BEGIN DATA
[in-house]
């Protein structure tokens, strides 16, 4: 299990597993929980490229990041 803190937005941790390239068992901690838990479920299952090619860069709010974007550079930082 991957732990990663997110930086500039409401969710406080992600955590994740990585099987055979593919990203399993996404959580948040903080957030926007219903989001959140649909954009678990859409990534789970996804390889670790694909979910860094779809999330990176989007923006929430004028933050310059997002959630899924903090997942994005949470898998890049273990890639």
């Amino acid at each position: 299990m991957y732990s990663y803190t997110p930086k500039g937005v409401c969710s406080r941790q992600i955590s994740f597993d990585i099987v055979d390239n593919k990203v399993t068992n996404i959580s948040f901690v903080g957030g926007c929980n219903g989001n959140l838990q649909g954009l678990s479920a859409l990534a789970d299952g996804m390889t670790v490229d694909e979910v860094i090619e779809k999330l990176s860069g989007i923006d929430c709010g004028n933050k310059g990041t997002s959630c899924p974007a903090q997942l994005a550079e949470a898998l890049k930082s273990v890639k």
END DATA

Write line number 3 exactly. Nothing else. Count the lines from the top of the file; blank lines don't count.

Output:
């Amino acid at each position: 299990m991957y732990s990663y803190t997110p930086k500039g937005v409401c969710s406080r941790q992600i955590s994740f597993d990585i099987v055979d390239n593919k990203v399993t068992n996404i959580s948040f901690v903080g957030g926007c929980n219903g989001n959140l838990q649909g954009l678990s479920a859409l990534a789970d299952g996804m390889t670790v490229d694909e979910v860094i090619e779809k999330l990176s860069g989007i923006d929430c709010g004028n933050k310059g990041t997002s959630c899924p974007a903090q997942l994005a550079e949470a898998l890049k930082s273990v890639k």